One very postive thing about the rush to go 'digital' is that there are now rafts of bargain top-quality camera equipment to be found on the seconhand market.


10. From : Norbert DL (norbert_O@notthisone.com)
Url : http://
Date : 03:00 PM Monday 29 September, 2003

Jay: I ageed with most parts of your explanation. But photography is not confined to the rich ot those who can afford it for the technological advantages. I am only concerned with the entry cost for budding photographers. Gone are the days where we can save our pocket $ to buy a first SLR camera.. and gradual add-on with lenses or other accessories - you learnt along the way when it progressess. The path itself is interesting enough for many new photographers. To me, K1000 is good enough to force everyone to lean back to sheer basic to take pictures. I have struggled for a long time to "upgrade" myself an LX financially. Strangely, my LX is fine and the auto is something very refreshing for a mechanical camera user like me but I often reading from a few inputs here at this forum that it is/was not "entirely" reliable... something that few of my friends who have opwned this little marvel for years do not experiencing the ways that being described. Does it means Pentax has a dual reliability standards for various markets ? huh!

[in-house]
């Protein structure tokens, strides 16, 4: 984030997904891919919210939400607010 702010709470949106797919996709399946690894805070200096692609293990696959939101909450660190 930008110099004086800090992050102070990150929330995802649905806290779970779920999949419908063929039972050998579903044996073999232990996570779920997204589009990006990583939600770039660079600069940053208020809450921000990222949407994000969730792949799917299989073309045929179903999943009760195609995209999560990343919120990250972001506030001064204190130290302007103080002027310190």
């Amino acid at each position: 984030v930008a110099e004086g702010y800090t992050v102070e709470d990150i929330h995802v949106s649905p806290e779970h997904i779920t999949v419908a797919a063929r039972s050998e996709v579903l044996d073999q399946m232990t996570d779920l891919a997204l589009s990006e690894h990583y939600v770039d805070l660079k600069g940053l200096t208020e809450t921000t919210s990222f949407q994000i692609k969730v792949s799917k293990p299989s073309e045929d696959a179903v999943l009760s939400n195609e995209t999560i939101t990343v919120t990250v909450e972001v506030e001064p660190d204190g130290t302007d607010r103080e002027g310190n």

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Maintainers for Pentax LX Series SLR Camera Models Message Board:
Tony Davies-Patrick (Globetrotter) (globetrotterworld@hotmail.com); Mico Smiljanic (micolx@netscape.net);
Jay Hart (ibcom@onebox.com); Philip Ashman (genesisphil@hotmail.com)